CNIC Statement: 11 years since the TEPCO Fukushima Daiichi Nuclear Power Station accident

March 11, 2022

Eleven years have passed since the Great East Japan Earthquake occurred. The difference between the time (lifespan) of radioactive materials and the time of human society has plagued us for 11 years.

If it had only been a massive earthquake and tsunami that struck, both natural ecosystems and human society would be able to recover to a reasonable degree. However, the radiation disaster can only end with the decay of the radioactive materials and this has left us with a painful realization of how helpless we are.

Cesium-137, the most abundant radioactive material released into the environment from TEPCO’s Fukushima Daiichi Nuclear Power Station, will finally be reduced by half after 30 years of waiting. The half-life is said to be 30 years. This means that we will have to wait twice as long as we have been waiting to halve the amount of cesium-137. If we wait 10 times longer than the half-life, or 300 years, the amount of cesium-137 will be reduced to one-thousandth of its original amount.

Because the amount of radiation coming out of that radioactive material takes such a long time to decrease, the future of the clean-up of the accident is not clear. The removal of the melted down fuel debris, the disposal of contaminated water, and the return of people to their hometowns are all tied up in radioactive time.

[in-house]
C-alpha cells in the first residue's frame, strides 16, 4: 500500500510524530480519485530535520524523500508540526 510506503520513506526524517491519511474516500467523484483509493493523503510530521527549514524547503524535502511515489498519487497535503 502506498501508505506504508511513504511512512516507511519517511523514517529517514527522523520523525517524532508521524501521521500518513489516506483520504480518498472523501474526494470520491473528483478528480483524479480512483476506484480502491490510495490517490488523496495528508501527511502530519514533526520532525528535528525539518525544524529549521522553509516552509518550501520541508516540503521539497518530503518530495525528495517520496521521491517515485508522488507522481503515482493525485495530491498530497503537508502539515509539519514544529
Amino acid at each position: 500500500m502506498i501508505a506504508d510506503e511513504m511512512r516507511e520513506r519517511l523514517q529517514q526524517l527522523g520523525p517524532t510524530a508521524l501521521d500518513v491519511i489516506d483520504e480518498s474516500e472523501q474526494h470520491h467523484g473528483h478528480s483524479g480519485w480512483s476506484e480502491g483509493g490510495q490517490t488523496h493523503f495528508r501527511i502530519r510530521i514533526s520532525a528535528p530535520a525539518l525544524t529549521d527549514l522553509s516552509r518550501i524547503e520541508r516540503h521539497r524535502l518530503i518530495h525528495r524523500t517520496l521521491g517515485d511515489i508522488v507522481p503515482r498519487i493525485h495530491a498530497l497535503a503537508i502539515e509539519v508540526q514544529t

These are the solemn facts brought about by our dream that technology for developing nuclear bombs could somehow be made “peaceful.” Nuclear power, it turned out, was not “the energy of a bright future.” The earthquake, followed by the tsunami, caused a total loss of power, and the nuclear power plants were out of control. Hydrogen explosions occurred one after another. Eleven years later, the details of this process are still unknown. Recently, there have been claims that nuclear power is an established technology, that it is necessary to achieve decarbonization, and that nuclear power should be promoted. However, a technology that cannot be controlled in an emergency cannot be considered an established technology. Furthermore, the method of disposing of radioactive waste has not yet been determined. Again, the problem of time cannot be solved. Radioactive materials with a life span of tens of thousands of years are contained in the waste.

In the midst of the war in Ukraine, the Zaporizhzhia and Chornobyl nuclear power plants are in danger. The Chornobyl and Fukushima nuclear accidents occurred during peace time but now the possibility has been raised of an even worse radiation disaster occurring.

For the sake of a sustainable society and future generations, the current generation that attempted to use nuclear power, has the responsibility to end it.

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